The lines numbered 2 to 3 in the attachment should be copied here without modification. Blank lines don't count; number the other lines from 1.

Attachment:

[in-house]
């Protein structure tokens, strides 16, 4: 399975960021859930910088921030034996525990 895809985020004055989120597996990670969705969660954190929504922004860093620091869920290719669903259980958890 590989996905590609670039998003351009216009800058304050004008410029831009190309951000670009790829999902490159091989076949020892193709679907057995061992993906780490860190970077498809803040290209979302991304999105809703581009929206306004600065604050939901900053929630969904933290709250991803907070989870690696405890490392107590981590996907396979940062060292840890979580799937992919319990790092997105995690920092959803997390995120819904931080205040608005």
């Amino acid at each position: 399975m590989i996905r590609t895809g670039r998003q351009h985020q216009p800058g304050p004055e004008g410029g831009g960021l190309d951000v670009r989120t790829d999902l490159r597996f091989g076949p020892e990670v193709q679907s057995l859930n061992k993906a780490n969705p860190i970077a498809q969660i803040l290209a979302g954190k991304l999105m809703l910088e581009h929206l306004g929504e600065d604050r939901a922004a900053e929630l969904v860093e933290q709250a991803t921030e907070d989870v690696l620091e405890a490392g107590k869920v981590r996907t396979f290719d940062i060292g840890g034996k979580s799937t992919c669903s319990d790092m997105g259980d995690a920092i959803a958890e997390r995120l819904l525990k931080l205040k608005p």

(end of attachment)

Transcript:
């Protein structure tokens, strides 16, 4: 399975960021859930910088921030034996525990 895809985020004055989120597996990670969705969660954190929504922004860093620091869920290719669903259980958890 590989996905590609670039998003351009216009800058304050004008410029831009190309951000670009790829999902490159091989076949020892193709679907057995061992993906780490860190970077498809803040290209979302991304999105809703581009929206306004600065604050939901900053929630969904933290709250991803907070989870690696405890490392107590981590996907396979940062060292840890979580799937992919319990790092997105995690920092959803997390995120819904931080205040608005």
């Amino acid at each position: 399975m590989i996905r590609t895809g670039r998003q351009h985020q216009p800058g304050p004055e004008g410029g831009g960021l190309d951000v670009r989120t790829d999902l490159r597996f091989g076949p020892e990670v193709q679907s057995l859930n061992k993906a780490n969705p860190i970077a498809q969660i803040l290209a979302g954190k991304l999105m809703l910088e581009h929206l306004g929504e600065d604050r939901a922004a900053e929630l969904v860093e933290q709250a991803t921030e907070d989870v690696l620091e405890a490392g107590k869920v981590r996907t396979f290719d940062i060292g840890g034996k979580s799937t992919c669903s319990d790092m997105g259980d995690a920092i959803a958890e997390r995120l819904l525990k931080l205040k608005p």